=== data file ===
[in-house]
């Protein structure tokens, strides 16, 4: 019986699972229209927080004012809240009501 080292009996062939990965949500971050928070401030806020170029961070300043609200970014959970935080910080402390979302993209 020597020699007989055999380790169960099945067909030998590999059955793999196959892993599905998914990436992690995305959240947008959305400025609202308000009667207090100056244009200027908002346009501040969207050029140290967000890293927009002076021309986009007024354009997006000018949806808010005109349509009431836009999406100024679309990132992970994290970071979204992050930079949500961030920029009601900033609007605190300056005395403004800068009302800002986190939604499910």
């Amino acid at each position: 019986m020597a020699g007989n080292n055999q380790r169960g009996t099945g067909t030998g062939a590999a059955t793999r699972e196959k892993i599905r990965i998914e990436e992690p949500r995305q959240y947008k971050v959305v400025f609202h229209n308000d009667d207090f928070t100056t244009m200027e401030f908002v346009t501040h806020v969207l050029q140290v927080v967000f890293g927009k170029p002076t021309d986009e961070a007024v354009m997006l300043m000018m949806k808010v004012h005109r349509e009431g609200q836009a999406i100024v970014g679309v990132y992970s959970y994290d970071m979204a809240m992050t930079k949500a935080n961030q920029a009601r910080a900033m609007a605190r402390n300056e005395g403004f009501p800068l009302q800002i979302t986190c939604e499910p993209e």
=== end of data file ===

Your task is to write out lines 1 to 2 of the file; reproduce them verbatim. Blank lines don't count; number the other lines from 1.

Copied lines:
[in-house]
């Protein structure tokens, strides 16, 4: 019986699972229209927080004012809240009501 080292009996062939990965949500971050928070401030806020170029961070300043609200970014959970935080910080402390979302993209 020597020699007989055999380790169960099945067909030998590999059955793999196959892993599905998914990436992690995305959240947008959305400025609202308000009667207090100056244009200027908002346009501040969207050029140290967000890293927009002076021309986009007024354009997006000018949806808010005109349509009431836009999406100024679309990132992970994290970071979204992050930079949500961030920029009601900033609007605190300056005395403004800068009302800002986190939604499910």